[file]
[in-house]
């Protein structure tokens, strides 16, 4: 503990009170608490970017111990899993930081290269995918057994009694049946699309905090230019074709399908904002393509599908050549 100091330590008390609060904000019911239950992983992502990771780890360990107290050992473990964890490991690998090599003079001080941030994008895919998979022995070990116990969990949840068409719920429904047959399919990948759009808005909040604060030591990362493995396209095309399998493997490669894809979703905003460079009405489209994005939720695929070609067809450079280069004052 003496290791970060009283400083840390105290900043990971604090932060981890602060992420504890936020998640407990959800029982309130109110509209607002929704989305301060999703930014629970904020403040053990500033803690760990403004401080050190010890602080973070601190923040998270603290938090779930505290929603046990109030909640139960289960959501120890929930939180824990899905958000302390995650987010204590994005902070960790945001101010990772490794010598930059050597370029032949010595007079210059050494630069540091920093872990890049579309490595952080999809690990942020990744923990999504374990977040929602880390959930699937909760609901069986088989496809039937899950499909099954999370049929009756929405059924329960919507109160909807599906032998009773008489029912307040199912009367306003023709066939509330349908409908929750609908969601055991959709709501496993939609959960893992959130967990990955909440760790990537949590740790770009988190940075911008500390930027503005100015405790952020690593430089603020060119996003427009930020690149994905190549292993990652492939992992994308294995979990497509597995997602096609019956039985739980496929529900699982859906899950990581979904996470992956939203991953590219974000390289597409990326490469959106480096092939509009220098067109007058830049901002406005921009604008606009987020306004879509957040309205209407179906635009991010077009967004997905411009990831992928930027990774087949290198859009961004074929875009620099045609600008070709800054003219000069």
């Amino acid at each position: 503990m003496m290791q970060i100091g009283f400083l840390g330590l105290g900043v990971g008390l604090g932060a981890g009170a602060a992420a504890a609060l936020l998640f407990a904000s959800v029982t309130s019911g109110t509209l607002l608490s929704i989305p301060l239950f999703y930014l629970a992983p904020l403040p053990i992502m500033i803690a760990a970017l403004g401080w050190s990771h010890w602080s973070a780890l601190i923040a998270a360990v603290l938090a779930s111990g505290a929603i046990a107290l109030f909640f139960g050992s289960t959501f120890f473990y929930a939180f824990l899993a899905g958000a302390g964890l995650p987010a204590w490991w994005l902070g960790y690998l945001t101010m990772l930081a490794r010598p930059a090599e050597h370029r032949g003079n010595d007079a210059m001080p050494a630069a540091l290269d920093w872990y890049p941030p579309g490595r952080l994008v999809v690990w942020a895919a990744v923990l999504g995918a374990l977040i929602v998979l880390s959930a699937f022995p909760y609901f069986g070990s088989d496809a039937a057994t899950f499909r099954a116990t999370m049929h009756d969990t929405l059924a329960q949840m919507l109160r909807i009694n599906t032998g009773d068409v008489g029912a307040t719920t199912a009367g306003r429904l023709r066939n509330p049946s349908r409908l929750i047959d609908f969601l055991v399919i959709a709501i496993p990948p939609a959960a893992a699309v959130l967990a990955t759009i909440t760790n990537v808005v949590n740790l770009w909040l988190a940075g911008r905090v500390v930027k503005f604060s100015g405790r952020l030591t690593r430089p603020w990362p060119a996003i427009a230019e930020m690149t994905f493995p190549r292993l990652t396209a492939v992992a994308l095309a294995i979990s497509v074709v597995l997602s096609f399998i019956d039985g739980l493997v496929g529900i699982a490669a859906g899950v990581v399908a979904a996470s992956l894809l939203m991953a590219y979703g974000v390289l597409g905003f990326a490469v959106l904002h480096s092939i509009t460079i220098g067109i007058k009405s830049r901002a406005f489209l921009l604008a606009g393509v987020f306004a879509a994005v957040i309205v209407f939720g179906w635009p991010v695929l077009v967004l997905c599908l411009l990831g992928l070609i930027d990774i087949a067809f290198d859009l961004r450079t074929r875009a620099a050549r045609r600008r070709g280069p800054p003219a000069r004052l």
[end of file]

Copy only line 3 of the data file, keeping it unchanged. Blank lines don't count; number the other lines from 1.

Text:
């Amino acid at each position: 503990m003496m290791q970060i100091g009283f400083l840390g330590l105290g900043v990971g008390l604090g932060a981890g009170a602060a992420a504890a609060l936020l998640f407990a904000s959800v029982t309130s019911g109110t509209l607002l608490s929704i989305p301060l239950f999703y930014l629970a992983p904020l403040p053990i992502m500033i803690a760990a970017l403004g401080w050190s990771h010890w602080s973070a780890l601190i923040a998270a360990v603290l938090a779930s111990g505290a929603i046990a107290l109030f909640f139960g050992s289960t959501f120890f473990y929930a939180f824990l899993a899905g958000a302390g964890l995650p987010a204590w490991w994005l902070g960790y690998l945001t101010m990772l930081a490794r010598p930059a090599e050597h370029r032949g003079n010595d007079a210059m001080p050494a630069a540091l290269d920093w872990y890049p941030p579309g490595r952080l994008v999809v690990w942020a895919a990744v923990l999504g995918a374990l977040i929602v998979l880390s959930a699937f022995p909760y609901f069986g070990s088989d496809a039937a057994t899950f499909r099954a116990t999370m049929h009756d969990t929405l059924a329960q949840m919507l109160r909807i009694n599906t032998g009773d068409v008489g029912a307040t719920t199912a009367g306003r429904l023709r066939n509330p049946s349908r409908l929750i047959d609908f969601l055991v399919i959709a709501i496993p990948p939609a959960a893992a699309v959130l967990a990955t759009i909440t760790n990537v808005v949590n740790l770009w909040l988190a940075g911008r905090v500390v930027k503005f604060s100015g405790r952020l030591t690593r430089p603020w990362p060119a996003i427009a230019e930020m690149t994905f493995p190549r292993l990652t396209a492939v992992a994308l095309a294995i979990s497509v074709v597995l997602s096609f399998i019956d039985g739980l493997v496929g529900i699982a490669a859906g899950v990581v399908a979904a996470s992956l894809l939203m991953a590219y979703g974000v390289l597409g905003f990326a490469v959106l904002h480096s092939i509009t460079i220098g067109i007058k009405s830049r901002a406005f489209l921009l604008a606009g393509v987020f306004a879509a994005v957040i309205v209407f939720g179906w635009p991010v695929l077009v967004l997905c599908l411009l990831g992928l070609i930027d990774i087949a067809f290198d859009l961004r450079t074929r875009a620099a050549r045609r600008r070709g280069p800054p003219a000069r004052l």